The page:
Experian shareholders ready to revolt as chairman’s exit fails to allay concerns
Merrion Hotel will be arena for Irish-domiciled FTSE 100 company’s AGM
Dublin’s Merrion Hotel is to be the setting for the latest shareholder revolt. Photograph: Alan Betson
The Merrion Hotel in Dublin is to be the setting for the latest shareholder revolt, as investors in the FTSE 100 credit-checking company Experian gather today for their annual meeting.
For Sir John Peace, the “serial” Footsie chairman, it will be his third bruising encounter with investors in as many months. Last week, wearing his Burberry hat, Peace was subjected to one of the biggest-ever revolts on pay, as 53 per cent of the luxury fashion group’s shareholders voted against a lavish £20 million (€25.3 million) pay package for new chief executive Christopher Bailey.
In May, more than 40 per cent of shareholders in Standard Chartered, the third FTSE 100 group chaired by Peace, cast their votes against the bank’s remuneration report at a hostile annual meeting.
Peace steps down as head of the Experian board today, but his imminent departure has done nothing to soothe shareholders. In fact, it’s his replacement as much as the group’s pay policies that has angered its investors. Instead of bringing in an independent, outside candidate, the new chairman is to be chief executive Don Robert, and replacing Robert in the chief executive role is finance director Brian Cassin.
That is in direct contravention of the UK corporate governance code, which explicitly states chief execs should not go on to chair the same company unless there are exceptional circumstances. Ahead of the annual meeting, Experian has argued Robert should take the role to ensure continuity, but investors are unimpressed.
Significant concernsOliver Parry, corporate governance adviser at the Institute of Directors, says he has “significant concerns” about the move. While Robert is clearly a key player at Experian, the desire to maintain continuity should not come at the expense of the board’s independent oversight over the company.
As Parry points out, the roles of chief executive and chairman are very different: the chairman’s role is to lead the board in oversight of the executive team, but without interfering in the operational management of the business.
As a former chief executive, Robert is likely to find this challenging, to say the least. And having your predecessor at the head of the boardroom table can make it extremely tricky for a new chief executive to run things the way he wants.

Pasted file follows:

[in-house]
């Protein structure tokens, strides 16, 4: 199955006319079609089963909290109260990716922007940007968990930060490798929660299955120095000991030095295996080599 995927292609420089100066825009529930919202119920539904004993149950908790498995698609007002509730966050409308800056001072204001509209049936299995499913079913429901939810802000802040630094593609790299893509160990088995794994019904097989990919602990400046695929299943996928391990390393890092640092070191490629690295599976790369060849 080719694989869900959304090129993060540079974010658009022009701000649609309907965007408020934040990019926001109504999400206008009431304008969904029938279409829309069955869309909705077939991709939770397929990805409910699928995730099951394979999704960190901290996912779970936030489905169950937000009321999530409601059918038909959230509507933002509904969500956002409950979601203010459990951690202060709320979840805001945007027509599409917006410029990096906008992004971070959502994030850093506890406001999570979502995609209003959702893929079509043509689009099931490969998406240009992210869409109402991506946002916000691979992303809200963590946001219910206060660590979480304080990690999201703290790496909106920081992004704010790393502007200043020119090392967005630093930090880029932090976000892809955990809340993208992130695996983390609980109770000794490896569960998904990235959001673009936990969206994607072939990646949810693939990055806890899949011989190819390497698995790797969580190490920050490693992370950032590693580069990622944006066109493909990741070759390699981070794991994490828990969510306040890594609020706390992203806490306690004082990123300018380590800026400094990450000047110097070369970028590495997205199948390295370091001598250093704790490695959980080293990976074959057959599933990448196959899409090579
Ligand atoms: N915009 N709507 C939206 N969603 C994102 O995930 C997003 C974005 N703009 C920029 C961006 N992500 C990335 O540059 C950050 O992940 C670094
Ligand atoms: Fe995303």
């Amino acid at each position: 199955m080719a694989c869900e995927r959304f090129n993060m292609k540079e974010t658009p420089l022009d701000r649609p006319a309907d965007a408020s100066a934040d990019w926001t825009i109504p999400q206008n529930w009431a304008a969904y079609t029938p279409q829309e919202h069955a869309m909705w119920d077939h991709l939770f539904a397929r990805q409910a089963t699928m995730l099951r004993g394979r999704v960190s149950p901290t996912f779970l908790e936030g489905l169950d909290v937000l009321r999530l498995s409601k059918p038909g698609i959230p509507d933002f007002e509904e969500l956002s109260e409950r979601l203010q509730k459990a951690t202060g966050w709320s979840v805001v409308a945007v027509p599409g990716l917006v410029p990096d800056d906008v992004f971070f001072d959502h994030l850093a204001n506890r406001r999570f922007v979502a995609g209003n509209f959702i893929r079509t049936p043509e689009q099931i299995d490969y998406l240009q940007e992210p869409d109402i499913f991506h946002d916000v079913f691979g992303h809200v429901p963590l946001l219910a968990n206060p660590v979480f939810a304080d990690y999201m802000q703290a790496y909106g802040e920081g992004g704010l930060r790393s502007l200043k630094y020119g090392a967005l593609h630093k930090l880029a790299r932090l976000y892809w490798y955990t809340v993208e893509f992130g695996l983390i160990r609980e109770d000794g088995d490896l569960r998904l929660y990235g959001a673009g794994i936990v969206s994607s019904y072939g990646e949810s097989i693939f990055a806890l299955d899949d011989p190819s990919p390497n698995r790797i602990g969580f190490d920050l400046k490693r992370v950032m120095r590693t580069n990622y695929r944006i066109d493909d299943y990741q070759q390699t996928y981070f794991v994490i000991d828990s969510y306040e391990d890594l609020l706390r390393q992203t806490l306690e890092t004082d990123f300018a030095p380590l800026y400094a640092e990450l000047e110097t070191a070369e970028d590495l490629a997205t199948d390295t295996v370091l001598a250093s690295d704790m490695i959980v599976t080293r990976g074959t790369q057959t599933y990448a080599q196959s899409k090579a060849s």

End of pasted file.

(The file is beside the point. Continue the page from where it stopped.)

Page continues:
Personal criticismOther shareholder lobby groups have also expressed concerns at the appointment, as well as at boardroom pay at Experian.
And there has been criticism of Peace personally from shareholders of all three of the FTSE 100 companies that he chairs – while multiple chairmanships might have been acceptable in the City a few decades ago, heading the board of a large public company, particularly one with a FTSE 100 listing, is generally regarded as a full-time job.
Even after stepping down from Experian, Peace will still head Standard Chartered and Burberry, although, given the extent of the shareholder revolt at both companies, he is likely to find it harder to hold on to both roles.
It’s unfortunate for Peace that he will be bowing out at Experian tomorrow on such a sour note. He founded the business more than 30 years ago, as part of GUS, then Great Universal Stores, floating it eight years ago. Its sales last year were little short of $5 billion.
Peace first announced his retirement from Experian in 2009, when he took on his role at Standard Chartered, but later reversed the decision, saying no suitable candidate had been found to replace him. Finding capable candidates to chair companies is undoubtedly hard, but not quite as difficult as Peace seems to be making out.
Had he quit Experian five years ago, as planned, he’d have had more time to devote to Standard Chartered and Burberry. And more time listening to shareholders’ concerns might just have averted the recent humiliating showdowns with shareholders.
Irish domicileExperian was among the first of the UK companies to switch its domicile to Ireland for tax reasons, and has been headquartered in Dublin since it was floated out of GUS in 2006. As Britain’s tax rate continues to fall, some companies, such as WPP, have moved back to Britain.
There are no signs Experian plans to return, however. As well as Ireland’s tax advantages, it may be the company sees other plus points to its Irish domicile, such as holding its shareholder meeting in Dublin rather than London, ensuring that far fewer investors turn up to berate the board.
Fiona Walsh is business editor of theguardian.com